Community SafetyScanningOvercrowding is a usual hazard present in almost all country and accidents in the home are one of the leading causes of injury worldwide (Landon 2006, p. 124). The type of dwelling and its construction are essential determinants of hazard in the indoor environment. If building standards are hopeless or absent predominantly in housing, there are risks of fire, explosion, collapse, accidents and pollution. For instance, poorly designed buildings and fittings or unfinished construction can lead to falls. If housing is made of flammable materials, or cooking fires and stoves are hazardous, the risk of death and injury due to fire are increased.
The inferior layout of the room can lead to insufficient space and ventilation for cooking (Landon 2006, p. 124). Fire poses a particular serious threat in overpopulated high-rise buildings. Initially, it is difficult for fire fighters swiftly and safely evacuates large populations in buildings. Since elevators do not provide a safe means of exit during a fire, thousands of people may be forced to move down crowded stairs. This is a disheartening problem under the best of conditions, but the dangers are intensified in the noise, smoke darkness, and confusion of a high-rise fire, predominantly for those trying to get away from upper floor.
Second, it is hard for fire fighters to reach the upper floors thus to extinguish fire above that point, fire fighters must sometimes climb dozens of flight of stairs, dragging fire hoses and other heavy equipment with them. Third, chimney type stairwells and electrical/plumbing chases allow smoke to travel to floors for above the fire. Fourth, building materials in high-rises constructed in the past forty years pose a further danger, as a fire will frequently produce toxic smoke from thousands of miles of wiring, plastics, fibre floor tiling, furniture, and carpeting.
The longer the fire rages, the more poisonous the surroundings become. Ultimately, as a high-rise fire increases, it will actually begin travelling up a building through outer windows, raging from floor to floor (Chicago High Rise Safety Commission 1999, p. 4). The origins of high-rise building fires are not very different from the causes of fires in other buildings. In high-rise, electrical distribution system fires rank first in causes of fire-related property damage.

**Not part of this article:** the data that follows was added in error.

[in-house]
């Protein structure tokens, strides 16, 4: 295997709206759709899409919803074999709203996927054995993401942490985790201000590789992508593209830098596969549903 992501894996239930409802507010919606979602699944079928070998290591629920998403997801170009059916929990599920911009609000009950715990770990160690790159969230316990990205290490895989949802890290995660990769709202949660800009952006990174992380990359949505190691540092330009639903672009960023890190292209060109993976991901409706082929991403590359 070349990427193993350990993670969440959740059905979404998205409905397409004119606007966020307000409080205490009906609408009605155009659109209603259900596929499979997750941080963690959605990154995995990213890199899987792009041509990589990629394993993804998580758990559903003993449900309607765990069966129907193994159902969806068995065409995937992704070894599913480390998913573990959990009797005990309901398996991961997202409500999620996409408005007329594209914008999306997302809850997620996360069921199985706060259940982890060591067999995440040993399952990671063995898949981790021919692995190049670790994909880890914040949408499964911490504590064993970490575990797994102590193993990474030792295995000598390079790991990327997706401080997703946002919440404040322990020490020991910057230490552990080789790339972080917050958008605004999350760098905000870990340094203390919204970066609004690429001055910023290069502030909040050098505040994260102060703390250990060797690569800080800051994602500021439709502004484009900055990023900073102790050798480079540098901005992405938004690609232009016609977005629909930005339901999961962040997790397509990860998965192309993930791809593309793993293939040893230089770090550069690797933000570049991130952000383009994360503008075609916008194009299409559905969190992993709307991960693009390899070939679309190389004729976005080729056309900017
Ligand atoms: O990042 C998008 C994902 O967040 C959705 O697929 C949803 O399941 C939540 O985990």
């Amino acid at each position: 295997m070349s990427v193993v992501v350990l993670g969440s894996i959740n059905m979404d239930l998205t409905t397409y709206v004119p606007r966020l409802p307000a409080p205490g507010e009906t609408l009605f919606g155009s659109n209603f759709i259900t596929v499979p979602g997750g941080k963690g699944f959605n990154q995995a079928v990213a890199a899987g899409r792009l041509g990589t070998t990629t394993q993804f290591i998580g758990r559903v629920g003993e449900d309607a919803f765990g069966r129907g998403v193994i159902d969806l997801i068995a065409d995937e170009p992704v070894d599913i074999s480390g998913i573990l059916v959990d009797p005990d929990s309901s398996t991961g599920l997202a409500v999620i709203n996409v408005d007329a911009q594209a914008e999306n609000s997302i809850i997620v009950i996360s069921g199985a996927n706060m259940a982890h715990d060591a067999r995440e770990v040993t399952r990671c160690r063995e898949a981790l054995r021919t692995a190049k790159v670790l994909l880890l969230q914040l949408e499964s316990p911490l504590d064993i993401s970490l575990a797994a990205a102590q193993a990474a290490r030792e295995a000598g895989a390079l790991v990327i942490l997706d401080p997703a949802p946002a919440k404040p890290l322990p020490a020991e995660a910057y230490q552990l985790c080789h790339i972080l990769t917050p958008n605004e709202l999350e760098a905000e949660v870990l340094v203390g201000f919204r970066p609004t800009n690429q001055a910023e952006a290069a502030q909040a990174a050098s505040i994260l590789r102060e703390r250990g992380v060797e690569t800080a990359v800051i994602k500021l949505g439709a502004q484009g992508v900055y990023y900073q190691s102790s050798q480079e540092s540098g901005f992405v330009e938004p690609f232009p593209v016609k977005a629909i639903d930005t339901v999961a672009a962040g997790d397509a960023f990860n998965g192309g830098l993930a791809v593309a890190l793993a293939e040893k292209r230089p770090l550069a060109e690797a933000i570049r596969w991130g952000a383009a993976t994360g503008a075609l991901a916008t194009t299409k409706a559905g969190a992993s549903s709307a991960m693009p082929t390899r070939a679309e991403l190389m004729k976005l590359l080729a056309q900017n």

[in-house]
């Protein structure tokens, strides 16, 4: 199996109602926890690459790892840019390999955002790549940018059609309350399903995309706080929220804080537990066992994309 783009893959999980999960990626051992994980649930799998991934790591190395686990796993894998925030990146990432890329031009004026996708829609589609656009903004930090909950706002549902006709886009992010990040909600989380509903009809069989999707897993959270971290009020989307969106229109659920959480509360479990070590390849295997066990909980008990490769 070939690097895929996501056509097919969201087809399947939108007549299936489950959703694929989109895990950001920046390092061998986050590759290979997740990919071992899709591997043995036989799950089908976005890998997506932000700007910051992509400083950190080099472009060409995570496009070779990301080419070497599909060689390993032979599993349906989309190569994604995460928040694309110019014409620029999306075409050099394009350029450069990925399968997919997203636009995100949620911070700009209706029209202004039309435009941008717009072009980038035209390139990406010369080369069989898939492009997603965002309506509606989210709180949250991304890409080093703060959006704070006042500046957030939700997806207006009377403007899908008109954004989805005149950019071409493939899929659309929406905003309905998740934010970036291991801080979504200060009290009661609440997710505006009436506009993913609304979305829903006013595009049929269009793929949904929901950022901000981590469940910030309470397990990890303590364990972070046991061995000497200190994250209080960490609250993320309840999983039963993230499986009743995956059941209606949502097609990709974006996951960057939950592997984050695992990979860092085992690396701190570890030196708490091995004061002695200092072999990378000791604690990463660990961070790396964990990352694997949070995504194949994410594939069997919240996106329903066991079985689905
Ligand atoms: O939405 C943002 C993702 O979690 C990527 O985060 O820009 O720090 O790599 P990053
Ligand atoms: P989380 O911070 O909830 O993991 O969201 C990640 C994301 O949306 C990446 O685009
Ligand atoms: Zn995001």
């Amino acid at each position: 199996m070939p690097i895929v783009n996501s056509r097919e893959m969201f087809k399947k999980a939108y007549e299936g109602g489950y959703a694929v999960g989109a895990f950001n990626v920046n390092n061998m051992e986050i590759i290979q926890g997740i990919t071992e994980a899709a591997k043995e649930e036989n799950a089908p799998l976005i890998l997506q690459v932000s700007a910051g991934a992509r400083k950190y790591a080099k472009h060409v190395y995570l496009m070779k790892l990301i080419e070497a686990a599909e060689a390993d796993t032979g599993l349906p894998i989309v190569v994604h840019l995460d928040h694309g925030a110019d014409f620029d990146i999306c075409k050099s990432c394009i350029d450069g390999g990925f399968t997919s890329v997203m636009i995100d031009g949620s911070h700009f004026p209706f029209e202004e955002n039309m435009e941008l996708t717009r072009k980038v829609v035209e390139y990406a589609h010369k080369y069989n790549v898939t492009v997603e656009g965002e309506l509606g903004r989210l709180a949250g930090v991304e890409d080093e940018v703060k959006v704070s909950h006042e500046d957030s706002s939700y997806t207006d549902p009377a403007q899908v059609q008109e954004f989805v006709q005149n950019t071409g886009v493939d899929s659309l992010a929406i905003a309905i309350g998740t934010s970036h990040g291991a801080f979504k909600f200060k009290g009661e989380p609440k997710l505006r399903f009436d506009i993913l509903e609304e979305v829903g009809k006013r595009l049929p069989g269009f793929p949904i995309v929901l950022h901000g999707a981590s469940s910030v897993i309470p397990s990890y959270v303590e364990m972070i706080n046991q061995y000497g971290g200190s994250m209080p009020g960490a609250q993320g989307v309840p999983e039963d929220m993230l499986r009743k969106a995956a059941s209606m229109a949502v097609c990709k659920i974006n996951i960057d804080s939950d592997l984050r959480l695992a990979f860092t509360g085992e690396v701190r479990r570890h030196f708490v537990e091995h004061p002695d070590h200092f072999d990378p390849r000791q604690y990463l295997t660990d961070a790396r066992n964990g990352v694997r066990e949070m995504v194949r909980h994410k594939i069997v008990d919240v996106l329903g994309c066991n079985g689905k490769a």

In 1998, a study according to Craighead (2003, p. 43) reveals structure fires and associated losses of 37 civilian deaths, 60 civilian injuries, and $41.1 million in direct property damage. These statistics verifies previous studies that most high-rise building fires and associated losses occur in apartment buildings. Two of the leading causes of high-rise building fires are electrical problems and arson, with a third major cause being careless workers. Fire originates in tenant spaces 28 percent of the time, usually occurring between 7:00 in the morning and 6:00 in the evening on weekdays when the building is full.
Another 21 percent of building fires occur in electrical and mechanical rooms, with a similar proportion of fire starting in common areas and other building areas. Many of the hazards presented by high-rise buildings are not exclusively associated with buildings of one specific period. Because of their size and form, these buildings share some familiar problems. For instance, the occupancy of a particular building changes its problems. Offices, hotels, apartments, homes for the elderly, factories, and showrooms are all different.
Some buildings have mixed occupancies and many tenants dwell in more than one floor in a building thus accommodation or access stairway are installed. This is typically done as a modification and is hardly ever enclosed. The effect is that two or more floors become one fire area, totally opposing the theory of floor integrity (Brannigan and Corbett 2007, p. 268).